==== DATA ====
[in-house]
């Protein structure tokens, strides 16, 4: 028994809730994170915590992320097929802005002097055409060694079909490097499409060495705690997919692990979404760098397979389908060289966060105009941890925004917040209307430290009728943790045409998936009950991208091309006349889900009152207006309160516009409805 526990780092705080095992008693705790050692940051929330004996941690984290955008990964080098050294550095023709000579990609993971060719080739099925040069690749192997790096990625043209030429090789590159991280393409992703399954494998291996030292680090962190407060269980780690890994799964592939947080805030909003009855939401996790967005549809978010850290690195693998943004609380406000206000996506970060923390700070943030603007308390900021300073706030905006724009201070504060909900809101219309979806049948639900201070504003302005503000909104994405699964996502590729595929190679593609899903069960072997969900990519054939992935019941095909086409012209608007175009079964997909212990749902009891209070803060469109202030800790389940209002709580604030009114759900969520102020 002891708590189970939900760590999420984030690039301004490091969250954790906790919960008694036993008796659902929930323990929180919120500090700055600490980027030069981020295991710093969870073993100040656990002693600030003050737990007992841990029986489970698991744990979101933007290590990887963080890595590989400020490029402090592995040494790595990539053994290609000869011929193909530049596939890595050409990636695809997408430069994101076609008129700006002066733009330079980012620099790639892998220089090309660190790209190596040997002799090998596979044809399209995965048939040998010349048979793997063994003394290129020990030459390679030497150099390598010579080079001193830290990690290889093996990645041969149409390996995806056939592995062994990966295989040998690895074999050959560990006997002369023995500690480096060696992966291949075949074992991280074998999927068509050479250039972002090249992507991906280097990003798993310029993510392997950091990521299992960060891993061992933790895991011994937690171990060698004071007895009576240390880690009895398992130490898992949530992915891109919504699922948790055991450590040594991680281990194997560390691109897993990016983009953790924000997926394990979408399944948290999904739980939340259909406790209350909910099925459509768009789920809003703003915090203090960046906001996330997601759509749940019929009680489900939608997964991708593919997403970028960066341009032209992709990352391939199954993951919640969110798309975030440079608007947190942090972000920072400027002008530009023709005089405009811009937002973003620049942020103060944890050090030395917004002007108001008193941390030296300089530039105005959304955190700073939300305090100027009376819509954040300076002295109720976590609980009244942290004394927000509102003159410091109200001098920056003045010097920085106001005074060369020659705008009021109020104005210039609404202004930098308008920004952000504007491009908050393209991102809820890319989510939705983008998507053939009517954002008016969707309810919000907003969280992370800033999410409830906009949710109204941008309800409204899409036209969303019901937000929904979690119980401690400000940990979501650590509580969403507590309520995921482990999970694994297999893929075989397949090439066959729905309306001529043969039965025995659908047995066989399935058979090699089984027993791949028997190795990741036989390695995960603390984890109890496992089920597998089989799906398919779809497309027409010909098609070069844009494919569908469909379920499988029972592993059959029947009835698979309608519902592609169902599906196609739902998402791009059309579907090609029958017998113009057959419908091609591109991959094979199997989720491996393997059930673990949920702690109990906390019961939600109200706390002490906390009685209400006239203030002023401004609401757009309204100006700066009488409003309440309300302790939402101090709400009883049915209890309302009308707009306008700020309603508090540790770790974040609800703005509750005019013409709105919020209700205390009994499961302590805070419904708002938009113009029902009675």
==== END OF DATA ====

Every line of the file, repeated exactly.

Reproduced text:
[in-house]
């Protein structure tokens, strides 16, 4: 028994809730994170915590992320097929802005002097055409060694079909490097499409060495705690997919692990979404760098397979389908060289966060105009941890925004917040209307430290009728943790045409998936009950991208091309006349889900009152207006309160516009409805 526990780092705080095992008693705790050692940051929330004996941690984290955008990964080098050294550095023709000579990609993971060719080739099925040069690749192997790096990625043209030429090789590159991280393409992703399954494998291996030292680090962190407060269980780690890994799964592939947080805030909003009855939401996790967005549809978010850290690195693998943004609380406000206000996506970060923390700070943030603007308390900021300073706030905006724009201070504060909900809101219309979806049948639900201070504003302005503000909104994405699964996502590729595929190679593609899903069960072997969900990519054939992935019941095909086409012209608007175009079964997909212990749902009891209070803060469109202030800790389940209002709580604030009114759900969520102020 002891708590189970939900760590999420984030690039301004490091969250954790906790919960008694036993008796659902929930323990929180919120500090700055600490980027030069981020295991710093969870073993100040656990002693600030003050737990007992841990029986489970698991744990979101933007290590990887963080890595590989400020490029402090592995040494790595990539053994290609000869011929193909530049596939890595050409990636695809997408430069994101076609008129700006002066733009330079980012620099790639892998220089090309660190790209190596040997002799090998596979044809399209995965048939040998010349048979793997063994003394290129020990030459390679030497150099390598010579080079001193830290990690290889093996990645041969149409390996995806056939592995062994990966295989040998690895074999050959560990006997002369023995500690480096060696992966291949075949074992991280074998999927068509050479250039972002090249992507991906280097990003798993310029993510392997950091990521299992960060891993061992933790895991011994937690171990060698004071007895009576240390880690009895398992130490898992949530992915891109919504699922948790055991450590040594991680281990194997560390691109897993990016983009953790924000997926394990979408399944948290999904739980939340259909406790209350909910099925459509768009789920809003703003915090203090960046906001996330997601759509749940019929009680489900939608997964991708593919997403970028960066341009032209992709990352391939199954993951919640969110798309975030440079608007947190942090972000920072400027002008530009023709005089405009811009937002973003620049942020103060944890050090030395917004002007108001008193941390030296300089530039105005959304955190700073939300305090100027009376819509954040300076002295109720976590609980009244942290004394927000509102003159410091109200001098920056003045010097920085106001005074060369020659705008009021109020104005210039609404202004930098308008920004952000504007491009908050393209991102809820890319989510939705983008998507053939009517954002008016969707309810919000907003969280992370800033999410409830906009949710109204941008309800409204899409036209969303019901937000929904979690119980401690400000940990979501650590509580969403507590309520995921482990999970694994297999893929075989397949090439066959729905309306001529043969039965025995659908047995066989399935058979090699089984027993791949028997190795990741036989390695995960603390984890109890496992089920597998089989799906398919779809497309027409010909098609070069844009494919569908469909379920499988029972592993059959029947009835698979309608519902592609169902599906196609739902998402791009059309579907090609029958017998113009057959419908091609591109991959094979199997989720491996393997059930673990949920702690109990906390019961939600109200706390002490906390009685209400006239203030002023401004609401757009309204100006700066009488409003309440309300302790939402101090709400009883049915209890309302009308707009306008700020309603508090540790770790974040609800703005509750005019013409709105919020209700205390009994499961302590805070419904708002938009113009029902009675």